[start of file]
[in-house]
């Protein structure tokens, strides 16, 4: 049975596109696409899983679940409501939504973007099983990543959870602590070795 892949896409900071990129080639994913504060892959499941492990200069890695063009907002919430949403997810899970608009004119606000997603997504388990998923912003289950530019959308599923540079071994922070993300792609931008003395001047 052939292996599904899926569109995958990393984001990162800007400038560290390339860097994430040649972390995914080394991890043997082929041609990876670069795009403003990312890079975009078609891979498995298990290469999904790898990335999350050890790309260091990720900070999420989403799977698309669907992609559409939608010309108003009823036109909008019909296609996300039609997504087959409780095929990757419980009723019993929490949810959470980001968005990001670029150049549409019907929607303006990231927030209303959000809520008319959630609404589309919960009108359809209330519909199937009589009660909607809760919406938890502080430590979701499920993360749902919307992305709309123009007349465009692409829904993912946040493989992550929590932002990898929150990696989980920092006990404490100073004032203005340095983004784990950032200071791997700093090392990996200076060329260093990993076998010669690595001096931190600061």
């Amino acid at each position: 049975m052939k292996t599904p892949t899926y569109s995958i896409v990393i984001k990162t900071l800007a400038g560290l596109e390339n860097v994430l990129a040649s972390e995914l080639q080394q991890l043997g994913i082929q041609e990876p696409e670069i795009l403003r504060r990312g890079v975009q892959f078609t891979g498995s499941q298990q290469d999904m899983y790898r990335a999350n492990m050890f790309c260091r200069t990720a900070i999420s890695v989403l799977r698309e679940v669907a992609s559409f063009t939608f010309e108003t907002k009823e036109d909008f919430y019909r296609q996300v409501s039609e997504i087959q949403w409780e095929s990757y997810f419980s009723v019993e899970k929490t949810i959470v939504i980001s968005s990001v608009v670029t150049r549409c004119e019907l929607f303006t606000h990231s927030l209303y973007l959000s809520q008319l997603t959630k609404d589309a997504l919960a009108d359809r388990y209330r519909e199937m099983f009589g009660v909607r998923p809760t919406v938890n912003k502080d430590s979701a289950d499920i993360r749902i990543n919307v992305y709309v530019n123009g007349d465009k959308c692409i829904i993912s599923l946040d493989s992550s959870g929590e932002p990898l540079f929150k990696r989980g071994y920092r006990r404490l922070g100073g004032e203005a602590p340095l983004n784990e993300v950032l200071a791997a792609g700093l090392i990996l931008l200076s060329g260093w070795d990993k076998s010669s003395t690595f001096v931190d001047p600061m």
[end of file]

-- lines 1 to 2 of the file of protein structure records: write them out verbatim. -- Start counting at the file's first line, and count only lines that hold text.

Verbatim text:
[in-house]
């Protein structure tokens, strides 16, 4: 049975596109696409899983679940409501939504973007099983990543959870602590070795 892949896409900071990129080639994913504060892959499941492990200069890695063009907002919430949403997810899970608009004119606000997603997504388990998923912003289950530019959308599923540079071994922070993300792609931008003395001047 052939292996599904899926569109995958990393984001990162800007400038560290390339860097994430040649972390995914080394991890043997082929041609990876670069795009403003990312890079975009078609891979498995298990290469999904790898990335999350050890790309260091990720900070999420989403799977698309669907992609559409939608010309108003009823036109909008019909296609996300039609997504087959409780095929990757419980009723019993929490949810959470980001968005990001670029150049549409019907929607303006990231927030209303959000809520008319959630609404589309919960009108359809209330519909199937009589009660909607809760919406938890502080430590979701499920993360749902919307992305709309123009007349465009692409829904993912946040493989992550929590932002990898929150990696989980920092006990404490100073004032203005340095983004784990950032200071791997700093090392990996200076060329260093990993076998010669690595001096931190600061």